One of the most feared sections of the GRE is the Analytical Writing Assessment (AWA) section. Given a prompt, you have 30 minutes to address the question and flex your critical thinking, analytical thinking and writing skills. Although each prompt doesn’t have a “right” or “correct” answer, the GRE scorers are looking at your ability to defend your position, construct valuable evidence and maintain a centered response to the prompt in a thoughtful discussion.

The reason this section is so worrisome is that the majority of us are not natural born writers. Given a random prompt there is so much to dissect and so many different directions you could go with such a broad topic. It is difficult to focus on one main area and thoroughly flesh out your ideas in a coherent and thoughtful manner. We will cover some of the most important tips to help you stay focused and truly demonstrate your critical thinking and analytical writing skills*.

Tips for “Analyze an Issue” Prompt

This section of the writing portion provides an opinion about a broad topic and asks you to respond to that issue based on a specific prompt. To succeed, you must analyze what the issue is, how to respond and write a thoughtful and smooth flowing argument to support your viewpoint.

1. Use your scratch paper

Obviously for math you will write, doodle and mark up your materials. But don’t ignore it after the math section. After reading the prompt, dedicate some time to actually writing down how you want to write the essay. For example, write down the main arguments for each paragraph. The first paragraph will be the introduction, the second will be your first argument, your third will be a second argument, the fourth paragraph will be a third and strongest argument, a fourth paragraph will cover any arguments against your opinion and the fifth paragraph a conclusion.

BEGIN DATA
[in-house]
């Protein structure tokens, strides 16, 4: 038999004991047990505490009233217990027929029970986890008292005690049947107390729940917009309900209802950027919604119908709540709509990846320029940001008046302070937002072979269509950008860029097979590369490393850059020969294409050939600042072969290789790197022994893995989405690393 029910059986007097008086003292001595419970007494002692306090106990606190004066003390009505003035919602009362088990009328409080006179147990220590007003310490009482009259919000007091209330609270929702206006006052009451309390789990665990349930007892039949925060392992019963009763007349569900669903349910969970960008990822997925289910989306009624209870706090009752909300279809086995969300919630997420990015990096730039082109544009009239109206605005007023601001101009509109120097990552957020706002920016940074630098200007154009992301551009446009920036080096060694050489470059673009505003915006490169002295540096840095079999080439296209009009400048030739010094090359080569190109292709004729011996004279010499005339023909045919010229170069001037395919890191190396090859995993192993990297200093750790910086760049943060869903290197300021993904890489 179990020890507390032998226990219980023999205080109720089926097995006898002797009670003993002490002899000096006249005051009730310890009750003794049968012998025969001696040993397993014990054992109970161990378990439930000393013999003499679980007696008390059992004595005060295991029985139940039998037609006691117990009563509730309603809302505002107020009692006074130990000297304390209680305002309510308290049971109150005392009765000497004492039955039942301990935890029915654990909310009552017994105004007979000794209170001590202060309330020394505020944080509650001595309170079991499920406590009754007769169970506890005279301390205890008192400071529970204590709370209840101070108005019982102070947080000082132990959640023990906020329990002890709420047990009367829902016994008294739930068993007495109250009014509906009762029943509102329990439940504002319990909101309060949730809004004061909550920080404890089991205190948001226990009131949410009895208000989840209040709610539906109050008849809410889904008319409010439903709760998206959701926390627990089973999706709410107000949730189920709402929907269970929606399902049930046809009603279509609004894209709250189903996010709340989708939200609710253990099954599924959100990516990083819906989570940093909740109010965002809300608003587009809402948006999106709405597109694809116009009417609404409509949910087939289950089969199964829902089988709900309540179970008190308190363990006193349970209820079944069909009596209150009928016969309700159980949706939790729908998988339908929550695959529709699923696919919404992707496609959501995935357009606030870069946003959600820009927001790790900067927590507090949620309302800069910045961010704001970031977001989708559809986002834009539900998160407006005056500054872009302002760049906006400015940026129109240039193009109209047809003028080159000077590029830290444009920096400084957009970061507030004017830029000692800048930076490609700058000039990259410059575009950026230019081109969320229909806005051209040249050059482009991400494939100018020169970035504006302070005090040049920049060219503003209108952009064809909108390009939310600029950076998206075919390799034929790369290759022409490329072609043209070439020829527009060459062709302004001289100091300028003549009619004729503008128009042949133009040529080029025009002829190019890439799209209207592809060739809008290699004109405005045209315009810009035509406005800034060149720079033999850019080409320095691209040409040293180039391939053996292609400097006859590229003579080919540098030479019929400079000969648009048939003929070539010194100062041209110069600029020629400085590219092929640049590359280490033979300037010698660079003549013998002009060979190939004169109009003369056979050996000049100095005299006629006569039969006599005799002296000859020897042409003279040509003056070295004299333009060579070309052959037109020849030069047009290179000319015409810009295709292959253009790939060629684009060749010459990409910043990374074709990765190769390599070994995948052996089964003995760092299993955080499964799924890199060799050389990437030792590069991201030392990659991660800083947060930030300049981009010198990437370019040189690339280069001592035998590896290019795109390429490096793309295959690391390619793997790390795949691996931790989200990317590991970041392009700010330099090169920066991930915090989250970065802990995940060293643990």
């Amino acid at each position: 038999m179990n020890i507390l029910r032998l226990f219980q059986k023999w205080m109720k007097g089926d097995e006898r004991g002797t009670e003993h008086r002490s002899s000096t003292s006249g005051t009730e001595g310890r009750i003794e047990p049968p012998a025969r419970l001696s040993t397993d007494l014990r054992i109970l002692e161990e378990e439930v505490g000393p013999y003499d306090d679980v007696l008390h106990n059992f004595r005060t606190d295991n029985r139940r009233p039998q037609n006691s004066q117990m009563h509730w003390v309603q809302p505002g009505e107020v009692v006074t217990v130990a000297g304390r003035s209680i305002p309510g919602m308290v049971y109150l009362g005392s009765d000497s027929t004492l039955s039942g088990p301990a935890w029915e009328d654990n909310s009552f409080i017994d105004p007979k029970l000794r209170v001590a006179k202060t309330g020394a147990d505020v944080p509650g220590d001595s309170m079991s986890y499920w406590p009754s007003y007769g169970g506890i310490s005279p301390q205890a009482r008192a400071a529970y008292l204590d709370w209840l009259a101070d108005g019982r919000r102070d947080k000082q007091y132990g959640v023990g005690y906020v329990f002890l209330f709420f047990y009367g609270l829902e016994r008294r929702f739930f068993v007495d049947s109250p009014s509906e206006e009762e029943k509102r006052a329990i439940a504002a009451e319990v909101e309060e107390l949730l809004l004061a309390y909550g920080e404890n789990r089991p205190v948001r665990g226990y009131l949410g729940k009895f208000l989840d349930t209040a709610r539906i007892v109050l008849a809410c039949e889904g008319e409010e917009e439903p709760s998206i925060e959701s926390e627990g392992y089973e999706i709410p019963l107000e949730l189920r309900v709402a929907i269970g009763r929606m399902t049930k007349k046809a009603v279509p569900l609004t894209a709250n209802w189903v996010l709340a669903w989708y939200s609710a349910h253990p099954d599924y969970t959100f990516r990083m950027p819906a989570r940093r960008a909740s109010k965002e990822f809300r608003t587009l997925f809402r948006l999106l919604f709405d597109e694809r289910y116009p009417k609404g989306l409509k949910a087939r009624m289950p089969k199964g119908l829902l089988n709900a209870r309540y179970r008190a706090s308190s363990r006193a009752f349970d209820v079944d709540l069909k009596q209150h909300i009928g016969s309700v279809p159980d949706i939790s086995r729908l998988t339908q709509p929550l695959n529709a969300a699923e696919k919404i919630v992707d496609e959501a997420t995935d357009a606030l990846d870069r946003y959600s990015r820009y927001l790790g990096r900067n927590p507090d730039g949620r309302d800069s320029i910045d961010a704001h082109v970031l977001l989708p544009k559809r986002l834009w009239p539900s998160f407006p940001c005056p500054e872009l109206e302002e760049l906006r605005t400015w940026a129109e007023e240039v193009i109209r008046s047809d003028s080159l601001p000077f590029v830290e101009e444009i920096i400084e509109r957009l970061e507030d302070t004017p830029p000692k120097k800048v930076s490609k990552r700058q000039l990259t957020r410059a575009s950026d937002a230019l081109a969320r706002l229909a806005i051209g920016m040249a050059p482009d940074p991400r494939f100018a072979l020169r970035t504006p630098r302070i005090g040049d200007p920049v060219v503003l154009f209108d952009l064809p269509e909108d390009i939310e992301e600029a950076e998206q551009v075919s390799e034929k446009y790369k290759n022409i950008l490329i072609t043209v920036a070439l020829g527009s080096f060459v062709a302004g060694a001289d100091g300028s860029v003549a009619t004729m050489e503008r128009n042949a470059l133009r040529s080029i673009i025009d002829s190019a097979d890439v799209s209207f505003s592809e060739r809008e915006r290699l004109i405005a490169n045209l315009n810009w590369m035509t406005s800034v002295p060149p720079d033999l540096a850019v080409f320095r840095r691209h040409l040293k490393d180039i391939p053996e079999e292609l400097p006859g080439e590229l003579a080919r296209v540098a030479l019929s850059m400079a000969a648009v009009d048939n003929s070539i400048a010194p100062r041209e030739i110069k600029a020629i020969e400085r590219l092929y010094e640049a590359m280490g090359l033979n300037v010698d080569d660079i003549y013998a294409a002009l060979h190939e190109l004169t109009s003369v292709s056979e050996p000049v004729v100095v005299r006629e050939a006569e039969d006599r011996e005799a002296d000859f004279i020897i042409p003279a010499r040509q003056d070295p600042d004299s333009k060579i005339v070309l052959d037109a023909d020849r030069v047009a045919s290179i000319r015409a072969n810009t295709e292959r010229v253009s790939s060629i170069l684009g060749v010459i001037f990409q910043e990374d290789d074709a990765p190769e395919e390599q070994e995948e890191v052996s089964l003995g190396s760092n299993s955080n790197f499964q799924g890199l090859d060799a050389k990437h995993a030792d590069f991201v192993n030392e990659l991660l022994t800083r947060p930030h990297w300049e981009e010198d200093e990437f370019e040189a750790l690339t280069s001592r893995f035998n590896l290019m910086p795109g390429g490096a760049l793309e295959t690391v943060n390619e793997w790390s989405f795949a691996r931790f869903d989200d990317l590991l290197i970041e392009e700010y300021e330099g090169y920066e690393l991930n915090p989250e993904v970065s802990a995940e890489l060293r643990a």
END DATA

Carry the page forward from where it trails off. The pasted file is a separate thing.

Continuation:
Writing this out with each argument helps you organize the essay and just helps you to see the whole response as one cohesive argument.

2. Be Direct

Many people remember their essay writing days of old when a teacher just wanted to see that you wrote a lot. And a lot of writing meant you actually thought about your arguments and had opinions. This isn’t the case for the GRE. It is a much better idea to focus on concise yet bold statements rather than be verbose in an attempt to have a 2000 word essay at the end of the
time period.

3. Provide as many specific examples as possible

Anytime you can incorporate a personal story, a piece of history or a specific event that someone would remember will be much stronger than a generalized statement. If you are saying a certain law needs to be in place because it is important, explain why with very specific examples of what would happen if that law did not exist. This will strengthen your argument and lead to a better score in the issue prompt.

4. Practice

You will see this on every GRE writing tutorial. You need to practice to perfect your skill. You can’t just know what needs to be done and show up. Practice will help you understand the pacing of the test, how much you can expect to write in that 30 minute time period and help simulate the test experience. This can be invaluable as you can better prepare to think quickly on your feet and better answer the prompts.